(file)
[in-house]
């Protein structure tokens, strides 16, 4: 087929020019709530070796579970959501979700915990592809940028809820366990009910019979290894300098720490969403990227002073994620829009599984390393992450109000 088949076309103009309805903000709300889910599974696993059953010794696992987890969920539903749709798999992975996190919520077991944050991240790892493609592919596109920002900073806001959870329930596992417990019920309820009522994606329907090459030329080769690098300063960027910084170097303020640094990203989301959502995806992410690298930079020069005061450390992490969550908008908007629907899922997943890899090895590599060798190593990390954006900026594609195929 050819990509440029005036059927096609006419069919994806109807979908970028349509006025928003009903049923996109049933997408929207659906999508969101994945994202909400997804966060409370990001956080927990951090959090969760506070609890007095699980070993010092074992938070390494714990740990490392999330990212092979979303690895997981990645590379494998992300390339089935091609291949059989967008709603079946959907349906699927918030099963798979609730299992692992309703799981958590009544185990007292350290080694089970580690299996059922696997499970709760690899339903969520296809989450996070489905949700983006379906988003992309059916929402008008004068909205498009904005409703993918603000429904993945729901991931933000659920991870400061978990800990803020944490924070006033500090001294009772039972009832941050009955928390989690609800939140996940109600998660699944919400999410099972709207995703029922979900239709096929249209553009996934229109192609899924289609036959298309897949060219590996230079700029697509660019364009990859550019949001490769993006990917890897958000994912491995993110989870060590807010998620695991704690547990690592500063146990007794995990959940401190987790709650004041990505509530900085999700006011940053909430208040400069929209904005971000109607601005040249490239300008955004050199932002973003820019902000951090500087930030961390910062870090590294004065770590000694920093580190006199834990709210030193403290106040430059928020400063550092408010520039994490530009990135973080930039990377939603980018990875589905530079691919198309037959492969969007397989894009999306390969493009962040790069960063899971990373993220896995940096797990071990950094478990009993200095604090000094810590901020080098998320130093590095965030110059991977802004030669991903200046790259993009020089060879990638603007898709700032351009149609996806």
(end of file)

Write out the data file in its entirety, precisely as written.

[in-house]
């Protein structure tokens, strides 16, 4: 087929020019709530070796579970959501979700915990592809940028809820366990009910019979290894300098720490969403990227002073994620829009599984390393992450109000 088949076309103009309805903000709300889910599974696993059953010794696992987890969920539903749709798999992975996190919520077991944050991240790892493609592919596109920002900073806001959870329930596992417990019920309820009522994606329907090459030329080769690098300063960027910084170097303020640094990203989301959502995806992410690298930079020069005061450390992490969550908008908007629907899922997943890899090895590599060798190593990390954006900026594609195929 050819990509440029005036059927096609006419069919994806109807979908970028349509006025928003009903049923996109049933997408929207659906999508969101994945994202909400997804966060409370990001956080927990951090959090969760506070609890007095699980070993010092074992938070390494714990740990490392999330990212092979979303690895997981990645590379494998992300390339089935091609291949059989967008709603079946959907349906699927918030099963798979609730299992692992309703799981958590009544185990007292350290080694089970580690299996059922696997499970709760690899339903969520296809989450996070489905949700983006379906988003992309059916929402008008004068909205498009904005409703993918603000429904993945729901991931933000659920991870400061978990800990803020944490924070006033500090001294009772039972009832941050009955928390989690609800939140996940109600998660699944919400999410099972709207995703029922979900239709096929249209553009996934229109192609899924289609036959298309897949060219590996230079700029697509660019364009990859550019949001490769993006990917890897958000994912491995993110989870060590807010998620695991704690547990690592500063146990007794995990959940401190987790709650004041990505509530900085999700006011940053909430208040400069929209904005971000109607601005040249490239300008955004050199932002973003820019902000951090500087930030961390910062870090590294004065770590000694920093580190006199834990709210030193403290106040430059928020400063550092408010520039994490530009990135973080930039990377939603980018990875589905530079691919198309037959492969969007397989894009999306390969493009962040790069960063899971990373993220896995940096797990071990950094478990009993200095604090000094810590901020080098998320130093590095965030110059991977802004030669991903200046790259993009020089060879990638603007898709700032351009149609996806």